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My Digital Footprint

John Seely Brown

The web has just begun to have an impact on our lives. As fascinated as we are with it today, we’re still seeing it in its early forms… My belief is that not only will the web be as fundamental to society as electrification but that it will be subject to many of the same diffusion and absorption dynamics as that earlier medium.

The Linking for Learning Blog

Entries in The Conversation (2)


Screen time for children - finding balance

Managing the screentime of children and adolescents in a society saturated with digital devices is a concern for parents and carers endeavouring to do the right thing by their children.  The official guidelines from the American Academy of Pediatrics which recommend 2 hours per day were last revised in 2001, well before smart mobile devices.  The guidelines are under review, however, in the meantime they are being used to make judgements that don't fit with the reality.

Earlier this year, The Conversation reported on research reflecting the inadequacy of these screen time guidelines:

A recent online poll of 18,000 children by ABC children’s program Behind the News found that 56% of respondents exceed that two-hour daily limit.

survey of 2,620 Australian children aged eight to 16 years had similar results. The study showed that 45% of eight-year-olds to 80% of 16-year-olds exceed the recommended less than two hours per day limit.

Australian recommendations from the eSafety Commissioner use the Department of Health physical health and sedentary behaviour guidelines but the recommendation for 5-17 year olds of less than 2 hours per day is still unrealistic.

Options for parents therefore fall back on personal judgements.  Common Sense Media, (US based) recommends that parents make those judgements by identifying four main categories of screen time:

  • Passive consumption: watching TV, reading, and listening to music
  • Interactive consumption: playing games and browsing the Internet
  • Communication: video-chatting and using social media
  • ​Content creation: using devices to make digital art or music

The Australian Office of Children's eSafety Commissioner offers Managing Online Time which includes an excellent series of videos from child psychologists who speak directly to specific parental concerns.  For an Australian audience in particular, they are recommended.

Finally, this infographic makes a distinction between educational and recreational screen time and provides an overview for families to manage screen time quality and quantity for young people.  Family involvement and sharing of responsibility is the most recommended approach and, in the meantime, we look forward to an update of the guidelines that are used as benchmarks that influence media reporting of the issue.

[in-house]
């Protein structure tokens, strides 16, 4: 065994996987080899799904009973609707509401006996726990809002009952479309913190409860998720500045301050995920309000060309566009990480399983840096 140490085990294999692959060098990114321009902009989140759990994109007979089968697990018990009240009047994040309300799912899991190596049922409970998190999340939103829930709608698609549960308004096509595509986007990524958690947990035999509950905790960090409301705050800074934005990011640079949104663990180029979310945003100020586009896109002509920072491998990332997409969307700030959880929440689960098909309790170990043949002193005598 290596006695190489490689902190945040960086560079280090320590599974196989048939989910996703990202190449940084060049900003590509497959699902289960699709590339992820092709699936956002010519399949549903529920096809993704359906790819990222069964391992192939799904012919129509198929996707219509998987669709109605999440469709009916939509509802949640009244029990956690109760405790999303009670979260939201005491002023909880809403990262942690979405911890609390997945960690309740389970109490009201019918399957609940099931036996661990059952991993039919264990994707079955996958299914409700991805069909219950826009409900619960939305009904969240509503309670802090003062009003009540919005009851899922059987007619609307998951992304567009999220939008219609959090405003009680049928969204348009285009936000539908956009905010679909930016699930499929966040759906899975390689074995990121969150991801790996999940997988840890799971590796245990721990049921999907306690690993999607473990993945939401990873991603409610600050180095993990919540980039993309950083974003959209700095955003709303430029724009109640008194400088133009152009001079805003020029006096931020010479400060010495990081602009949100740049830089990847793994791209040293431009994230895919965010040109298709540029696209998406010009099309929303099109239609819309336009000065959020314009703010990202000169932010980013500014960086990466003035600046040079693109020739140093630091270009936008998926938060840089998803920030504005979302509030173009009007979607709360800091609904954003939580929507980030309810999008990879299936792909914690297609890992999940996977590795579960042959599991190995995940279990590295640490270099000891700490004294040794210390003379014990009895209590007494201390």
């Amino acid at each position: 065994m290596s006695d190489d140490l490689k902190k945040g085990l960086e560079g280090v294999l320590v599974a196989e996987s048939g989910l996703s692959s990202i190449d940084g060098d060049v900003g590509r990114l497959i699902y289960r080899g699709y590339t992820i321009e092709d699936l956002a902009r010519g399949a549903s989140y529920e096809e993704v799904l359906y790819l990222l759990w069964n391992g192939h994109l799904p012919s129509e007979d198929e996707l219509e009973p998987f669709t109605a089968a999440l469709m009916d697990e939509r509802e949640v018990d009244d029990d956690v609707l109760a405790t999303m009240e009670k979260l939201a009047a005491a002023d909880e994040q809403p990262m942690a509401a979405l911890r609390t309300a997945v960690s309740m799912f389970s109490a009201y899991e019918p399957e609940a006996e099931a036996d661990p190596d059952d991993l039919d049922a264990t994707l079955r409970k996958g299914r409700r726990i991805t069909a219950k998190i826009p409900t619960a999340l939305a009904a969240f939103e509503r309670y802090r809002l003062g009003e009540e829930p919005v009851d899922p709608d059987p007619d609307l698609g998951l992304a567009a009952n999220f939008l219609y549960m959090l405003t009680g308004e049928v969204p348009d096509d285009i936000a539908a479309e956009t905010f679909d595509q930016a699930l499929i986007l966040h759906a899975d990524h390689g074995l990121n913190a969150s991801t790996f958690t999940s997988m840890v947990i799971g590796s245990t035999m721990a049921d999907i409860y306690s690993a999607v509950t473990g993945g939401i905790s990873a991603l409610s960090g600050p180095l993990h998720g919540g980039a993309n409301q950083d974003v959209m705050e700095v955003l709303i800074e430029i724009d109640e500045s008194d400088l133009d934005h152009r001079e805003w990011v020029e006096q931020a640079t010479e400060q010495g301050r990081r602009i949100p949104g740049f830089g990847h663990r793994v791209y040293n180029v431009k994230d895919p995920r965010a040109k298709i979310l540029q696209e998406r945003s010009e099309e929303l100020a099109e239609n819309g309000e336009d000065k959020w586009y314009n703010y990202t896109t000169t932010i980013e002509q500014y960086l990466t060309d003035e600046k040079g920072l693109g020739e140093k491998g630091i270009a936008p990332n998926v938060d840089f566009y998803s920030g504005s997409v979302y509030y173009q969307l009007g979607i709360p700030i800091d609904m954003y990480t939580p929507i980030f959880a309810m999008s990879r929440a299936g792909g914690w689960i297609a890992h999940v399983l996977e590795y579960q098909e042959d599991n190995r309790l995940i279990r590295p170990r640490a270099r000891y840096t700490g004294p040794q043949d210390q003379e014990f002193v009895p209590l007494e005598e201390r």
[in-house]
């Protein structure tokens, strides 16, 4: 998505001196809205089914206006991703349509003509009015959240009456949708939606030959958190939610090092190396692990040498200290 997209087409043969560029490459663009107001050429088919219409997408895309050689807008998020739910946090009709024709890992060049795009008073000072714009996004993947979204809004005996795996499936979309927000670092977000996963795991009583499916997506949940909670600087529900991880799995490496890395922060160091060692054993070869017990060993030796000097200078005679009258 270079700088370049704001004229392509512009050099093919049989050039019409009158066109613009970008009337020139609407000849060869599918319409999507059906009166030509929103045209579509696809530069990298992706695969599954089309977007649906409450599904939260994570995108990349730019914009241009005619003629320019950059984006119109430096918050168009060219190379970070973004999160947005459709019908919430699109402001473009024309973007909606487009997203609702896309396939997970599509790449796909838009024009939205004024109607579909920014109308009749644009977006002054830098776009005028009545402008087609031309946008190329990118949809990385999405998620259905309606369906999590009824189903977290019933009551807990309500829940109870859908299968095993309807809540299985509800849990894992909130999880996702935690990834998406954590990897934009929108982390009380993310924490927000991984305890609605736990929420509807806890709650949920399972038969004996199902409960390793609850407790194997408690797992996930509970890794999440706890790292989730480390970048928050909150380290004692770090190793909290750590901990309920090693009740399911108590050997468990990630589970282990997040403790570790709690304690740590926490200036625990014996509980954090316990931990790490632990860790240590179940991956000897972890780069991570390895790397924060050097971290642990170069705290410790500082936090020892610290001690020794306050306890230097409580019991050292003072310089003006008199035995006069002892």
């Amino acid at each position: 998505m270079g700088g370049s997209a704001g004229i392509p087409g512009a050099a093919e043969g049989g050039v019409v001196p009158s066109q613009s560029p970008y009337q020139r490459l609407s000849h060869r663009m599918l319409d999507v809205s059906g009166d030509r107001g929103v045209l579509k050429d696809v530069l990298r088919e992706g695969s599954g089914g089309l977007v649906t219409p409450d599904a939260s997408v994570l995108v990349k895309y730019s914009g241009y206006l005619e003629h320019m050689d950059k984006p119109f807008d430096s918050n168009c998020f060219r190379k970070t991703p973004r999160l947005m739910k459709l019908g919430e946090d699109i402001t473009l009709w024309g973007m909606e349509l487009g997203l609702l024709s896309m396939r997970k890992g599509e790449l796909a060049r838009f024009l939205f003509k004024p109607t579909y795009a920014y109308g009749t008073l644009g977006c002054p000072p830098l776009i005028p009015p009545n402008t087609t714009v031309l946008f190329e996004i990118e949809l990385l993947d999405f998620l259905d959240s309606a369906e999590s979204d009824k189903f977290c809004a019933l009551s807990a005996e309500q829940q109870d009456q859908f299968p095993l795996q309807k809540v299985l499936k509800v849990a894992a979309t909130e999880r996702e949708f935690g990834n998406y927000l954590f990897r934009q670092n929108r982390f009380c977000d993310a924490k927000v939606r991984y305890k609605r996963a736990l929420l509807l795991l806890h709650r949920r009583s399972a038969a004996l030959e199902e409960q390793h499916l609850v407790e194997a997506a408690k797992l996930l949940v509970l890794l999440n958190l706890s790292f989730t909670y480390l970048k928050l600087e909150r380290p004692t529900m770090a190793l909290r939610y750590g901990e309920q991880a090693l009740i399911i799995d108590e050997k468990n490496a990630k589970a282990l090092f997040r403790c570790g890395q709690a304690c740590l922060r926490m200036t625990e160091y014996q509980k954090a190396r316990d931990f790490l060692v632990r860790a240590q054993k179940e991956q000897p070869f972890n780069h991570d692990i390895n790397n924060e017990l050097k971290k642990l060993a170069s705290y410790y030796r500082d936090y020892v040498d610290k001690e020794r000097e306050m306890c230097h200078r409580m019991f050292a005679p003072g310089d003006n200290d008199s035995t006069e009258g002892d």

Jobs of the Future - an Australian perspective

What is the research and ideas on the future of jobs from an Australian perspective?  We hear much about the US job market but although there are many similarities, there are also many differences impacting on the Australian situation which require consideration such as:

  • Population - 23million v 213million
  • Geographic location - semi isolation from northern hemisphere
  • Climate - on the whole temperate with extremes of heat rather than cold
  • Higher education system - more accessessible (although change is in the air)
  • Population distribution - concentrated around coastal cities, principally in the south east
  • Age - Australia is a very young country with general openness to new ideas
  • Natural resources - have been financially advantageous but are not infinite.

It's interesting therefore, to read the article Job survival in the age of robots and intelligent machines by David Tuffley on The Conversation in which he examines where we stand and the Australian Government's approach to future jobs.  The article is broken down into headings:

  • Could a robot do your job?
  • Thinking skills for future workers
  • Mastering the new media
  • Managing the information, and 
  • Virtual environments. 

From an educator's point of view, I'm particularly interested in the link through to futurist Thomas Frey's article 55 jobs of the future where he writes:

over the coming years will see a number of industries dismantled requiring a skilled workforce of talented people who can perform this task in the least disruptive way. Most of these industries have been built around aging facilities and infrastructure that will become unnecessary and unsustainable in the future.  


Education System Dismantlers - details here and here and here.

Whether you agree with it or not, the importance for me lies in the growth of awareness, of understanding the world in which we are living and performing a role in preparing young people for their possible futures.  I agree with David Tiffley and am reflecting on the thoughts raised to my role as a teacher librarian, as he concludes:

To position yourself favourably for the jobs of the future, become someone who can look at problems in unorthodox ways, seeing different angles and finding workable solutions.

Be a multi-disciplinary, insatiably curious person who knows how to use the tools to model ideas and create prototypes.

Possessed of an open mind and few fixed ideas about how things should be done, you nonetheless have a strong conscience and can operate outside of your comfort zone to achieve win-win outcomes. You are known for your integrity and resilience.

As always, the conversation published via comments is always worth noting.